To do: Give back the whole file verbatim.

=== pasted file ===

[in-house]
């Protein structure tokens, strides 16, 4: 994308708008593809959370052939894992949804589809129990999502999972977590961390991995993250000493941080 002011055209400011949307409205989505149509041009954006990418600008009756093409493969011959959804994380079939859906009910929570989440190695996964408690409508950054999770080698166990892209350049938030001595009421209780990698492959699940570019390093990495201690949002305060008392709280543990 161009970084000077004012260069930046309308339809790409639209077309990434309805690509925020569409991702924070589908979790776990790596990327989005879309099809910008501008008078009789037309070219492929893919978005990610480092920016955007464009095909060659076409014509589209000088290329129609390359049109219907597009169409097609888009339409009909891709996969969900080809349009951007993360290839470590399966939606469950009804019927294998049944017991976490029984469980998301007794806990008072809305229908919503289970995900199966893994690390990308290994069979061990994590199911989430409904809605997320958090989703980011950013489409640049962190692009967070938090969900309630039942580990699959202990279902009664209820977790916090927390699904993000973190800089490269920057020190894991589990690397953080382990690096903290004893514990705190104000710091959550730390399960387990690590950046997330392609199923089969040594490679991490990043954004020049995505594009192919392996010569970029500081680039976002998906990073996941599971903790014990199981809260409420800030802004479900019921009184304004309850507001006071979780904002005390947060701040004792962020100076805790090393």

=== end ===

[in-house]
């Protein structure tokens, strides 16, 4: 994308708008593809959370052939894992949804589809129990999502999972977590961390991995993250000493941080 002011055209400011949307409205989505149509041009954006990418600008009756093409493969011959959804994380079939859906009910929570989440190695996964408690409508950054999770080698166990892209350049938030001595009421209780990698492959699940570019390093990495201690949002305060008392709280543990 161009970084000077004012260069930046309308339809790409639209077309990434309805690509925020569409991702924070589908979790776990790596990327989005879309099809910008501008008078009789037309070219492929893919978005990610480092920016955007464009095909060659076409014509589209000088290329129609390359049109219907597009169409097609888009339409009909891709996969969900080809349009951007993360290839470590399966939606469950009804019927294998049944017991976490029984469980998301007794806990008072809305229908919503289970995900199966893994690390990308290994069979061990994590199911989430409904809605997320958090989703980011950013489409640049962190692009967070938090969900309630039942580990699959202990279902009664209820977790916090927390699904993000973190800089490269920057020190894991589990690397953080382990690096903290004893514990705190104000710091959550730390399960387990690590950046997330392609199923089969040594490679991490990043954004020049995505594009192919392996010569970029500081680039976002998906990073996941599971903790014990199981809260409420800030802004479900019921009184304004309850507001006071979780904002005390947060701040004792962020100076805790090393």